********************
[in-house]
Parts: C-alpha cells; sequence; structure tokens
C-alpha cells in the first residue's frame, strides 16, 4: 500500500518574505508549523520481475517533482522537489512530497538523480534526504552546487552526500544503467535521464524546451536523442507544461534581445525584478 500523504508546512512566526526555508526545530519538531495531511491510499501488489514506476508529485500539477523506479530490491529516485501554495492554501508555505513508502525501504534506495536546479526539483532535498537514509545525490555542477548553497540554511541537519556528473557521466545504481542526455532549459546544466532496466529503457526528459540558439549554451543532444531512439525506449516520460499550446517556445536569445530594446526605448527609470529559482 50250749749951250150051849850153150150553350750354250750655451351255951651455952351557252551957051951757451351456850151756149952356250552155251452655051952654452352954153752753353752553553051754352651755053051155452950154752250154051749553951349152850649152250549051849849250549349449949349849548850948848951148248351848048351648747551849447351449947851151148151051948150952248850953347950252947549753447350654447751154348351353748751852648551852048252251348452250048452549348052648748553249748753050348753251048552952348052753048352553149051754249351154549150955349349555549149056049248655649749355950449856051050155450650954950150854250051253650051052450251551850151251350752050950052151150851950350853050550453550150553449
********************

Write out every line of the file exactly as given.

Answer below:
[in-house]
Parts: C-alpha cells; sequence; structure tokens
C-alpha cells in the first residue's frame, strides 16, 4: 500500500518574505508549523520481475517533482522537489512530497538523480534526504552546487552526500544503467535521464524546451536523442507544461534581445525584478 500523504508546512512566526526555508526545530519538531495531511491510499501488489514506476508529485500539477523506479530490491529516485501554495492554501508555505513508502525501504534506495536546479526539483532535498537514509545525490555542477548553497540554511541537519556528473557521466545504481542526455532549459546544466532496466529503457526528459540558439549554451543532444531512439525506449516520460499550446517556445536569445530594446526605448527609470529559482 50250749749951250150051849850153150150553350750354250750655451351255951651455952351557252551957051951757451351456850151756149952356250552155251452655051952654452352954153752753353752553553051754352651755053051155452950154752250154051749553951349152850649152250549051849849250549349449949349849548850948848951148248351848048351648747551849447351449947851151148151051948150952248850953347950252947549753447350654447751154348351353748751852648551852048252251348452250048452549348052648748553249748753050348753251048552952348052753048352553149051754249351154549150955349349555549149056049248655649749355950449856051050155450650954950150854250051253650051052450251551850151251350752050950052151150851950350853050550453550150553449